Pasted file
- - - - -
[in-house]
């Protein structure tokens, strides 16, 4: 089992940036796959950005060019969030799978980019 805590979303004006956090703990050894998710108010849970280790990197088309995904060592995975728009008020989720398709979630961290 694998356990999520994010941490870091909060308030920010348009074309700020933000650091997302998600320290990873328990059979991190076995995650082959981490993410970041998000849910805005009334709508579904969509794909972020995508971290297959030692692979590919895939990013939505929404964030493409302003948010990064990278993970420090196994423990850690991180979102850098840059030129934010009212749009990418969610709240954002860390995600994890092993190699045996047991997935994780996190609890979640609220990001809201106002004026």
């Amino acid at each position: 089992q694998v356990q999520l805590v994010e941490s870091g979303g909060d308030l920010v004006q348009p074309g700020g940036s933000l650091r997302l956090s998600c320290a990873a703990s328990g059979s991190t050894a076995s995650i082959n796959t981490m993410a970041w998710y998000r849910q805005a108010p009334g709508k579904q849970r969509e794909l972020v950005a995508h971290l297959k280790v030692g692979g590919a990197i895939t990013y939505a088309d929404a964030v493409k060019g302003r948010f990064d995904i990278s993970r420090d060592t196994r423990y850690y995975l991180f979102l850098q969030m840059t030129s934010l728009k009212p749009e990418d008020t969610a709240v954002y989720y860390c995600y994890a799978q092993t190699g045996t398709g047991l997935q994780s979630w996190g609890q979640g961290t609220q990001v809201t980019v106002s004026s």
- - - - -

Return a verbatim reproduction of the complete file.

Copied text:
[in-house]
């Protein structure tokens, strides 16, 4: 089992940036796959950005060019969030799978980019 805590979303004006956090703990050894998710108010849970280790990197088309995904060592995975728009008020989720398709979630961290 694998356990999520994010941490870091909060308030920010348009074309700020933000650091997302998600320290990873328990059979991190076995995650082959981490993410970041998000849910805005009334709508579904969509794909972020995508971290297959030692692979590919895939990013939505929404964030493409302003948010990064990278993970420090196994423990850690991180979102850098840059030129934010009212749009990418969610709240954002860390995600994890092993190699045996047991997935994780996190609890979640609220990001809201106002004026």
């Amino acid at each position: 089992q694998v356990q999520l805590v994010e941490s870091g979303g909060d308030l920010v004006q348009p074309g700020g940036s933000l650091r997302l956090s998600c320290a990873a703990s328990g059979s991190t050894a076995s995650i082959n796959t981490m993410a970041w998710y998000r849910q805005a108010p009334g709508k579904q849970r969509e794909l972020v950005a995508h971290l297959k280790v030692g692979g590919a990197i895939t990013y939505a088309d929404a964030v493409k060019g302003r948010f990064d995904i990278s993970r420090d060592t196994r423990y850690y995975l991180f979102l850098q969030m840059t030129s934010l728009k009212p749009e990418d008020t969610a709240v954002y989720y860390c995600y994890a799978q092993t190699g045996t398709g047991l997935q994780s979630w996190g609890q979640g961290t609220q990001v809201t980019v106002s004026s």